• The effect of historically higher profitability on the performance of US equities is evident.
  • The drivers of the innovation, growth and profit gap between the US and other markets have been structural and are durable.
  • Drivers of public policy are different and affect composition, innovation, growth and performance across regions.
  • The economic structure of lower taxes and flexible labor markets has provided US companies with business model advantages. 
  • More effective recycling of capital has provided further fuel for growth and innovation.

 

History paints a compelling picture for US stocks

The “creative destruction” that has powered innovation in the US has also driven greater, more sustainable, secular growth.

US equities have historically outperformed other developed market equities in most periods, resulting in greater wealth creation over time. US equities (as measured by the S&P 500 Index) outperformed other developed market equities (as measured by the MSCI EAFE Index) in 19 of the past 30 calendar years. For the past 30 years, US equities delivered cumulative returns of 1574% compared to 235% for the MSCI EAFE Index. We believe the long-term outperformance of US equities is explainable and likely to persist.*

The relative composition of equity markets has shifted in favor of the US.

Differences in the drivers of public policy and economic structure have resulted in a shift in the composition of equity markets over the past several decades. The US market is now meaningfully skewed towards more growth-oriented, stable and defensive companies, particularly when compared to Europe and Japan. We believe investing in companies that are driven by innovation, especially in technology and health care, offer more potential for stability and growth to help investors pursue higher returns over time.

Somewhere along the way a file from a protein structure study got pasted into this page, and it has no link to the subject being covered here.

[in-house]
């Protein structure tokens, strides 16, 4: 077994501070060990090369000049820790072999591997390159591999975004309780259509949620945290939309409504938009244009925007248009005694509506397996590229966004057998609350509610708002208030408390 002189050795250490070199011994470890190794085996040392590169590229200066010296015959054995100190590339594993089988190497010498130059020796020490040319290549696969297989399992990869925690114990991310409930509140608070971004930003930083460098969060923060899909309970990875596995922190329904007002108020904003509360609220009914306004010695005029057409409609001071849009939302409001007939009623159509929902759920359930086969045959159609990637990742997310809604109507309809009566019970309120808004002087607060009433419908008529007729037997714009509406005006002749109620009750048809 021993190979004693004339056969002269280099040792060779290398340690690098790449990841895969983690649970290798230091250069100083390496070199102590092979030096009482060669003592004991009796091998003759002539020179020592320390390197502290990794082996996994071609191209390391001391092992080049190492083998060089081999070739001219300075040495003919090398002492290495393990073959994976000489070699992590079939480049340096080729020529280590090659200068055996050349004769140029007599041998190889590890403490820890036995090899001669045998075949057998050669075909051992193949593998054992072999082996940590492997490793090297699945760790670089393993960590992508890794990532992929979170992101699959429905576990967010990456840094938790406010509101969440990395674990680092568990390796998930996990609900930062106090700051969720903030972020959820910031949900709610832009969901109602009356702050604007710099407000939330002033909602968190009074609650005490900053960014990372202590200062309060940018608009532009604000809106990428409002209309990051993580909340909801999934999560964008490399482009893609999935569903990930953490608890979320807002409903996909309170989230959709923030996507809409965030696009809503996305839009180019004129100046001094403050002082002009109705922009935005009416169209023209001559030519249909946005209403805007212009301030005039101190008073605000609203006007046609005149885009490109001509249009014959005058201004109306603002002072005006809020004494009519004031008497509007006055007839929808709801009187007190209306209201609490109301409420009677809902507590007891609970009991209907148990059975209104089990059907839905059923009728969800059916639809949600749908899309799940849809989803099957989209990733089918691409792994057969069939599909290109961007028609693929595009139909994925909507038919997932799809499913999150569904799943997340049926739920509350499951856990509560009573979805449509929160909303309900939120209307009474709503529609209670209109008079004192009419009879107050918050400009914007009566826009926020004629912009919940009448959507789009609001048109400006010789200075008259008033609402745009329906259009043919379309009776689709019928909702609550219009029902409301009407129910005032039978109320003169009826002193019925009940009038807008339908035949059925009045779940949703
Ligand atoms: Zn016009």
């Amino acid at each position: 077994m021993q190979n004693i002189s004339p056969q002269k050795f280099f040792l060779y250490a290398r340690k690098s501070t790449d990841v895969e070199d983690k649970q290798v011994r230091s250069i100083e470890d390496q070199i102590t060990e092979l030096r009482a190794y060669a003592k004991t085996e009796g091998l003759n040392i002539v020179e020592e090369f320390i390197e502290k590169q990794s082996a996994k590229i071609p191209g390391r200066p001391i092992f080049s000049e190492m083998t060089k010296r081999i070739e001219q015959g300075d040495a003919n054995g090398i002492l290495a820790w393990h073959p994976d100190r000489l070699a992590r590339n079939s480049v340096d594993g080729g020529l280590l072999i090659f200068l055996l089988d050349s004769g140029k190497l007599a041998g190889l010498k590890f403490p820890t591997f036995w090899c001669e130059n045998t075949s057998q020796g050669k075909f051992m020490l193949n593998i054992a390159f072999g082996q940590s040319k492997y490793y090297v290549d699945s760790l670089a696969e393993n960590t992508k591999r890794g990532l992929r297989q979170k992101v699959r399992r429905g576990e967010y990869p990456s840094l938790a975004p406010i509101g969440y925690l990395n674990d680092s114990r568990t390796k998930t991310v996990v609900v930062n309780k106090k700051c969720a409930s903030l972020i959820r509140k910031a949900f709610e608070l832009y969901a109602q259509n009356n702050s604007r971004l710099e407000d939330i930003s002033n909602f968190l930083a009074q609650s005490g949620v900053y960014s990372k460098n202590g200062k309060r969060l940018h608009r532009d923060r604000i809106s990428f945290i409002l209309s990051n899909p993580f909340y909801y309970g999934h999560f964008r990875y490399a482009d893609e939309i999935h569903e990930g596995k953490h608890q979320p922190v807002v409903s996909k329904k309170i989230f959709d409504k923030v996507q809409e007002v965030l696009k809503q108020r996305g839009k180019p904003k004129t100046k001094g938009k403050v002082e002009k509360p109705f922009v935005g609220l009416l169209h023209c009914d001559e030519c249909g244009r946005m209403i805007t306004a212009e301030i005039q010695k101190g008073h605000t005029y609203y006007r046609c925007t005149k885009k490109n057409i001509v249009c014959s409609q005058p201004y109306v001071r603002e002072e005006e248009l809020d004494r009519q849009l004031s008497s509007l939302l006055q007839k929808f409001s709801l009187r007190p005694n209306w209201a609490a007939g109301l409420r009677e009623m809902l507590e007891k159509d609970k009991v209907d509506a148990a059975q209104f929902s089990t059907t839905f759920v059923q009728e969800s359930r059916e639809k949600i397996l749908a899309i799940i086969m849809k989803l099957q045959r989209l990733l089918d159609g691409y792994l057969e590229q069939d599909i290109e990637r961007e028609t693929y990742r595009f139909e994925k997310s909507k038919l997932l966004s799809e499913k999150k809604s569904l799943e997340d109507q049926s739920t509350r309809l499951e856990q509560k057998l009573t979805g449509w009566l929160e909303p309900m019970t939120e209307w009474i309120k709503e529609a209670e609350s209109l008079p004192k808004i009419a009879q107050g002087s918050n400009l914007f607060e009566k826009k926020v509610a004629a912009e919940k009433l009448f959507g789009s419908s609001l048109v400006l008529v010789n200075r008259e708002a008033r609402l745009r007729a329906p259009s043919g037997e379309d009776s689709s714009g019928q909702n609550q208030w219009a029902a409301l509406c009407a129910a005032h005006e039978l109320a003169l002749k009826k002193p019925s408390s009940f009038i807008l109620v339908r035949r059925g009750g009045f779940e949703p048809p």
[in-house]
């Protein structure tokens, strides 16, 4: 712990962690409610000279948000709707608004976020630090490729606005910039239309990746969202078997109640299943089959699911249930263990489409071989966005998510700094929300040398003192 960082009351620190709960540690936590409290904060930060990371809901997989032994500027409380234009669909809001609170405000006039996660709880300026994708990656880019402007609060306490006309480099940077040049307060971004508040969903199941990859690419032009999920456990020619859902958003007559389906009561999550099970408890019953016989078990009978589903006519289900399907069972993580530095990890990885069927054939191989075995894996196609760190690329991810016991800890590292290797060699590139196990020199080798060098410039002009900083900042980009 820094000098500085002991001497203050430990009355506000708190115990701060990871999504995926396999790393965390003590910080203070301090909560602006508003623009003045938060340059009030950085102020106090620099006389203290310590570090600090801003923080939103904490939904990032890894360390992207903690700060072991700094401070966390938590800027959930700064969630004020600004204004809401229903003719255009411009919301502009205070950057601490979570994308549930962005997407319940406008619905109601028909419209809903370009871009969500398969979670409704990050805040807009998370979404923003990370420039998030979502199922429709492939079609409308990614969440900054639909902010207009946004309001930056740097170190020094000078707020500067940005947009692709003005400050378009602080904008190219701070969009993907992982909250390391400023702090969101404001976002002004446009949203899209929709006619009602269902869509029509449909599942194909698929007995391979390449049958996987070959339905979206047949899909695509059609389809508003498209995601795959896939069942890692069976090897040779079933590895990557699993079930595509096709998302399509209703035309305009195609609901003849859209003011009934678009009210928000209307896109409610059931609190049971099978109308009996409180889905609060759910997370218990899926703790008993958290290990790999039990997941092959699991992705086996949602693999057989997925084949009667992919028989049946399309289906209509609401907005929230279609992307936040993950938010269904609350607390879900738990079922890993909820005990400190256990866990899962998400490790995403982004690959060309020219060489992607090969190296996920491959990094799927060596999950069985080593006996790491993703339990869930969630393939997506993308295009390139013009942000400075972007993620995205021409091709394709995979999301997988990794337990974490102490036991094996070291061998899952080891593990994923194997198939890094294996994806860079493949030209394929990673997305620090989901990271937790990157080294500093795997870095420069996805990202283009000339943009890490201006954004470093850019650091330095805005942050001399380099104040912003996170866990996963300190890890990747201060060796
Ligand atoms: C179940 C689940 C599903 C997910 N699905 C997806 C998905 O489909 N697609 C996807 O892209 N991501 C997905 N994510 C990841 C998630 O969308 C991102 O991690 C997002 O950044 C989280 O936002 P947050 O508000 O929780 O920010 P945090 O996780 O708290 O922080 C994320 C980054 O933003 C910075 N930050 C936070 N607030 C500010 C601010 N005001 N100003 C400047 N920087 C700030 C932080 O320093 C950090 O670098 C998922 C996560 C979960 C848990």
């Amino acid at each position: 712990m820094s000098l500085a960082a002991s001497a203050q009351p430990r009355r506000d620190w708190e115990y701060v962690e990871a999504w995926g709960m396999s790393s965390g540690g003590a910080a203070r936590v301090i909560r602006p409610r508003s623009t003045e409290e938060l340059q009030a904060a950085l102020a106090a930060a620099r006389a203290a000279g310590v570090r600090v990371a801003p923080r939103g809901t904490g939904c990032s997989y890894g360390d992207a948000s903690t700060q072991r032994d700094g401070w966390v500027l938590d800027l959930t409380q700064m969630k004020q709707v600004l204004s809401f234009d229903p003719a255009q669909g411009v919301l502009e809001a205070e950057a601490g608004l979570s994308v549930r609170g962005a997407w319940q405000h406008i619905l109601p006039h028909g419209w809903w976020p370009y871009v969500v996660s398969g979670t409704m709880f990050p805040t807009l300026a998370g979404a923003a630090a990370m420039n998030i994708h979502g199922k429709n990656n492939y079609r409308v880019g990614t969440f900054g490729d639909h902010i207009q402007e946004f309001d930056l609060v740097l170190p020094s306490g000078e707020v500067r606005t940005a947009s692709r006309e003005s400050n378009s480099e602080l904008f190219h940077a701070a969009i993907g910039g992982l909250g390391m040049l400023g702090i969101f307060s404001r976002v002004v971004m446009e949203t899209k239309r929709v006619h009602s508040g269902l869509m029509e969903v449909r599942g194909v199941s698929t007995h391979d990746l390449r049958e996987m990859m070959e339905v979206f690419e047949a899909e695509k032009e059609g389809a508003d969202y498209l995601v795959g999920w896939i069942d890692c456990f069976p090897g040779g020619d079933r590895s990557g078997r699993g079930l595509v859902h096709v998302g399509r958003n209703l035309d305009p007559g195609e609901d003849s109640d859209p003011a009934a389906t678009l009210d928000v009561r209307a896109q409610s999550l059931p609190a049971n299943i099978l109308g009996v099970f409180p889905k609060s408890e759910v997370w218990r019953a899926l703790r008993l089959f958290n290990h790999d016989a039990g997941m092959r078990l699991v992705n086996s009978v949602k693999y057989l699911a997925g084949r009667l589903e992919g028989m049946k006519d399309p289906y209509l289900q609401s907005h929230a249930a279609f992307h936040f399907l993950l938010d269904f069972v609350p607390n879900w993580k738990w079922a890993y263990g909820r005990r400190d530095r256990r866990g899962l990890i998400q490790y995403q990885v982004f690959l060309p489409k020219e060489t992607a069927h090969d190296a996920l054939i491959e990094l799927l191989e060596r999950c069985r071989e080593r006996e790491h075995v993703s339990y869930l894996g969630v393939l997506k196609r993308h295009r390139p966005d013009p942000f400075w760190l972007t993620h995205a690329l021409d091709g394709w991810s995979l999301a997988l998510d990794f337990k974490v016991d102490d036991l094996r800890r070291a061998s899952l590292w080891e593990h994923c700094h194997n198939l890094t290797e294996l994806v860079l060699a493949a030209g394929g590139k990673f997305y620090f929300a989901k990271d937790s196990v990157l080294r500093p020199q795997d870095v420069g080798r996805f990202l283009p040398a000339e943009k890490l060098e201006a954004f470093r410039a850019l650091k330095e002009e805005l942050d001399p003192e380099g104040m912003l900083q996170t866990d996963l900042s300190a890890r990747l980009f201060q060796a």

1.The-Composition-of-the-Market-Changes-Over-Time

Beyond a more favorable composition of business skewed towards growth and stability, there are other reasons US companies have historically exhibited greater profitability over time.

Return on capital has historically been greater for US companies

Beyond a more favorable composition of business skewed towards growth and stability, there are other reasons US companies have historically exhibited greater profitability over time.

Return on capital is a measure by which companies and/or investors can determine whether an investment may be worthwhile. The cost of capital typically represents the weighted average of a firm’s cost of debt and cost of equity blended together. Companies earning a return on capital above their cost of capital are effectively creating economic value.

As the chart below shows, US companies in the MSCI World Index have generated a return on capital that is more than 2% higher than their cost of capital. By comparison, European companies in the MSCI World Index have achieved returns barely above their cost of capital (less than 1%). Japanese companies, meanwhile, have perennially achieved returns below their cost of capital. Notably, the spread in return on capital between US and European companies has widened significantly since the Great Recession, as Europe has continued to struggle with economic malaise.

2.Spreads-Above-Cost-of-Capital

As we consider the aftermath of the pandemic and recession, we believe the economic uncertainty has created a lack of clear earnings visibility, which will likely impair low-return companies even more. Beyond the lower investment in innovation, technology and health care inherent in non-US equity markets, structural and economic pressures persist as growth capital expenditures are restrained.